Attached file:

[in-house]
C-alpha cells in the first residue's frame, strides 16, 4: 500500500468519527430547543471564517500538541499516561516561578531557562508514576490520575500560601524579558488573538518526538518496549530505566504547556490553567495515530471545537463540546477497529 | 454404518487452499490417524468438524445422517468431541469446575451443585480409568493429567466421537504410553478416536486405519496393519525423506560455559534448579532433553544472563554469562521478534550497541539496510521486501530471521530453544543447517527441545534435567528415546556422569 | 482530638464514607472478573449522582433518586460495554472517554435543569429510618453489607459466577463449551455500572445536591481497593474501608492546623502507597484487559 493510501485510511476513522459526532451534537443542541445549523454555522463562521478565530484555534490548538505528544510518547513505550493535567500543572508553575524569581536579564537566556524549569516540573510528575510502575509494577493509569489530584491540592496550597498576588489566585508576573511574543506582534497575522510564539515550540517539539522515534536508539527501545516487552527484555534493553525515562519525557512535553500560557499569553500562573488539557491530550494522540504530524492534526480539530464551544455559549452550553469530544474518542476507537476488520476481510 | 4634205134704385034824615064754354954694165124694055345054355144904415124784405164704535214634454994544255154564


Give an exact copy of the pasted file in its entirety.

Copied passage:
[in-house]
C-alpha cells in the first residue's frame, strides 16, 4: 500500500468519527430547543471564517500538541499516561516561578531557562508514576490520575500560601524579558488573538518526538518496549530505566504547556490553567495515530471545537463540546477497529 | 454404518487452499490417524468438524445422517468431541469446575451443585480409568493429567466421537504410553478416536486405519496393519525423506560455559534448579532433553544472563554469562521478534550497541539496510521486501530471521530453544543447517527441545534435567528415546556422569 | 482530638464514607472478573449522582433518586460495554472517554435543569429510618453489607459466577463449551455500572445536591481497593474501608492546623502507597484487559 493510501485510511476513522459526532451534537443542541445549523454555522463562521478565530484555534490548538505528544510518547513505550493535567500543572508553575524569581536579564537566556524549569516540573510528575510502575509494577493509569489530584491540592496550597498576588489566585508576573511574543506582534497575522510564539515550540517539539522515534536508539527501545516487552527484555534493553525515562519525557512535553500560557499569553500562573488539557491530550494522540504530524492534526480539530464551544455559549452550553469530544474518542476507537476488520476481510 | 4634205134704385034824615064754354954694165124694055345054355144904415124784405164704535214634454994544255154564